The Ultimate Answer to Every ‘how to’ Question
What’s the Question?
I was talking to Harry this week and he started the call with a quick question about the software we use to communicate between sessions.
I didn’t know the answer, but I told him they had a fantastic support team.
Oh, great, I’ll email them as soon as we finish.
He then started to talk about his ‘real’ problem — replying to a complex client challenge — the thing he’d been procrastinating on for almost two weeks.
I’ve drafted an email, but I haven’t sent it yet. Can I read it to you and get your thoughts?
Why do you think you haven’t replied yet?
I wanted to know.
He started to talk about how he wanted to draft an email that would result in a certain outcome — something that looked better to him than another outcome.
Also, I tend to avoid things I don’t know the answer to,
What’s the difference between this situation and what you just asked me about the software?
He paused, and then laughed.
Yeah, I have more thinking about one than the other.
And There’s Your Answer!
All that’s ever true, no matter how complex or challenging the actual situation, is that we’re responding to what we think about the situation, rather than what is.
When something appears simple, the next step is obvious, and we take rapid action. And, if we don’t know, then we do what Harry did — we ask. (or we google!)
We don’t stop to ‘think’, and we don’t ‘procrastinate’. Of course, there are ‘how to’ questions to answer, but they’re action steps, not roadblocks.
When thought creates something as ‘complex’, or requiring a fixed outcome to be ‘right’ or ‘better’, then we become stuck.
We want to know how to get beyond where we are, but the problem isn’t the lack of an answer to our ‘how to’ question.
The problem is that we’re stuck in believing our own thinking.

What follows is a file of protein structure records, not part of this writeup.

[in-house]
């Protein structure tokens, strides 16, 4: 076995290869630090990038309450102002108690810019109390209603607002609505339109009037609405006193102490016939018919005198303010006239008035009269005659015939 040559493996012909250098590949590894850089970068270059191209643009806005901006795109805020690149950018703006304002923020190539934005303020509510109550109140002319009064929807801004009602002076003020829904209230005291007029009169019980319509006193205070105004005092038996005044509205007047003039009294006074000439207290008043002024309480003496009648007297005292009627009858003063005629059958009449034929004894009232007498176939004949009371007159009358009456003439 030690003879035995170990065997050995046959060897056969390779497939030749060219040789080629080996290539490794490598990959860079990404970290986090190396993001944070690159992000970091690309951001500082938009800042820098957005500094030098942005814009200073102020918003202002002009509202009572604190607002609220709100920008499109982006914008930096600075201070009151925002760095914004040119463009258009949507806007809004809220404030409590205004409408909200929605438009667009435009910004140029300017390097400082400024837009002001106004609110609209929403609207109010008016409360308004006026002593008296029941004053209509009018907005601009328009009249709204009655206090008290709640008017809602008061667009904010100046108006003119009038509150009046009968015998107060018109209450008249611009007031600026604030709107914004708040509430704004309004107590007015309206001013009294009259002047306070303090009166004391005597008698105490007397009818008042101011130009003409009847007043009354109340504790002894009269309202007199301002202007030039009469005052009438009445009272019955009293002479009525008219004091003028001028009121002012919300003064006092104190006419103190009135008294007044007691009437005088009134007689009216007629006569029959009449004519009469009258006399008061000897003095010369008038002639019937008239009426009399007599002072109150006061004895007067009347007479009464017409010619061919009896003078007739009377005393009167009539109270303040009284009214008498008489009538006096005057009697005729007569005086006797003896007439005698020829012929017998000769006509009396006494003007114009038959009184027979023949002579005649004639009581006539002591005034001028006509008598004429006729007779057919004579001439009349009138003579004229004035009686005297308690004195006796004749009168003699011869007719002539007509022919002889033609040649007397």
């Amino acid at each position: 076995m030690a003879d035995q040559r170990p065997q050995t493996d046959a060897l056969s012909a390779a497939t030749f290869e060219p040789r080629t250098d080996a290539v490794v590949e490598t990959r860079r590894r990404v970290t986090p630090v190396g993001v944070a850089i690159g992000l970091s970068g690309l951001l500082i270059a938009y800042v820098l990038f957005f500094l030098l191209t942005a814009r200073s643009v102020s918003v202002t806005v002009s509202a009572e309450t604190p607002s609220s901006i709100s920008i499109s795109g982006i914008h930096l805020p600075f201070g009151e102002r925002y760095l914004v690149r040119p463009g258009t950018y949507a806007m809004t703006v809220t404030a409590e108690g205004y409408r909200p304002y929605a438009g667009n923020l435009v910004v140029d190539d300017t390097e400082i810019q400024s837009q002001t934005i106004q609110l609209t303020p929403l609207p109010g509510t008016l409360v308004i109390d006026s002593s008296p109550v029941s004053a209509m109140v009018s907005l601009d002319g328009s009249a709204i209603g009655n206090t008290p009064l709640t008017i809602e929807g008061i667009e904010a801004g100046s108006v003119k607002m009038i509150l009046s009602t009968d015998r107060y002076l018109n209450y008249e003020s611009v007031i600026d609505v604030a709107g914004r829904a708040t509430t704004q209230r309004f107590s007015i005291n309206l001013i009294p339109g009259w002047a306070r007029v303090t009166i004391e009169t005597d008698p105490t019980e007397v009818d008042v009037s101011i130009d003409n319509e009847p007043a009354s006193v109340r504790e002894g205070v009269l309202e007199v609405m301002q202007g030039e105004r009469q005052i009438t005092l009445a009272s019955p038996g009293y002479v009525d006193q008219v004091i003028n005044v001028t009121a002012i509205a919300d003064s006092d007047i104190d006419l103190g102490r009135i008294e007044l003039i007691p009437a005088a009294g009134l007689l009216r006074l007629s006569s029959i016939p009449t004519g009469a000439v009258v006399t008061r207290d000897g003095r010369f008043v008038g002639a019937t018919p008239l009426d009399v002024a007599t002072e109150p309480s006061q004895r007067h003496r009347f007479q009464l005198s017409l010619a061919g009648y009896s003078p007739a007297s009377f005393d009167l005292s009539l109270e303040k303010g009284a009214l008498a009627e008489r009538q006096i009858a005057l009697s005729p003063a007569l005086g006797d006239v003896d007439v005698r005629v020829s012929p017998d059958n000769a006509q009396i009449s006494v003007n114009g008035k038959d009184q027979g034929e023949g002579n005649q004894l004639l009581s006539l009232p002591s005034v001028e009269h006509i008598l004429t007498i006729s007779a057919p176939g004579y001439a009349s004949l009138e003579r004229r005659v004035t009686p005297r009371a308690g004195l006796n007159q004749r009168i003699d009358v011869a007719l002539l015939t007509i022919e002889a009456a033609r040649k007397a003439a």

Which wouldn’t be a problem — other than we feel muddled and then we tend to not take action. If we could take action regardless of feeling muddled, we’d be fine.
Where to Focus for a Solution
As Harry and I talked, the conversation moved away from the content of his email or the nature of his thinking about the situation, and towards the nature of thought and how sometimes it’s harder to see through than others.
Our reaction to what we’re thinking can show up in various ways:
Sometimes we might want to avoid something that looks tricky; to take our focus off it. Sometimes we get stuck in ‘figuring it out’ and sometimes we put our focus onto simple tasks as a kind of ‘avoidance’ tactic. What we’re avoiding is the icky feeling that comes with being stuck in thought, not the actual challenge we need to solve; we humans are very good at solving highly complex problems when we need to!
Sometimes we don’t know what to do, or it isn’t obvious how to respond to something. Again, if we’re OK with this, we can sit with the ‘I don’t know’ until ‘I know’ shows up. It’s only when we don’t like not knowing that we avoid, distract, or ruminate.
Sometimes we don’t like the nature of the thinking that’s showing up. Maybe it raises something uncomfortable like ‘this seems like a criticism, did I do something wrong here and how can I get back into a good feeling’ and so we avoid or push it away or look for the answer that will solve the feeling, not the situation.
And, sometimes, we have some attachment to a certain outcome (as was the case with Harry), and we search for the way forward that gets us to that outcome. Which is impossible, of course, because we’re trying to control things outside our control. All we can do is play our part and leave the rest to play out as it will. We can’t think our way to a better crystal ball.
In all those scenarios, our focus is on trying to solve thought, or trying to solve the feeling that thought leaves us with.
What to Listen For
Rather than noticing the feeling, and using it as a signal that we’re trapped in our thinking, not in reality. When we’re trapped here, it can look as if ‘how to’ is the question that needs to be answered, but, it really isn’t.
In Harry’s case it was fun to be able to contrast his ‘challenging’ problem with the quick way he’d dispatched the enquiry about the software. It isn’t that one is literally less challenging than the other; it the form that thought is taking in our consciousness.
As Harry and I talked, he saw more clearly where he was stuck.
As soon as Harry was able to get enough perspective to see what was happening, he laughed.
Oh sure, I can see that if I focus on what’s best for her (his client), and take me out of it, I’ll know what to write.
It was clear he already knew what to say as soon as we pointed at what was relevant to look at.
Just as Harry knew to ask me about the software and then to ask the support desk when I didn’t know the answer, there was nothing in the way of him knowing the next step, and there was nothing in the way of him taking it.
The nature of finding our way through ‘how to’ problems isn’t about seeking answers; it’s about seeking understanding. An understanding of how our minds work and how we create our problems in the first place.
‘How to’ becomes an irrelevance when you know where to look.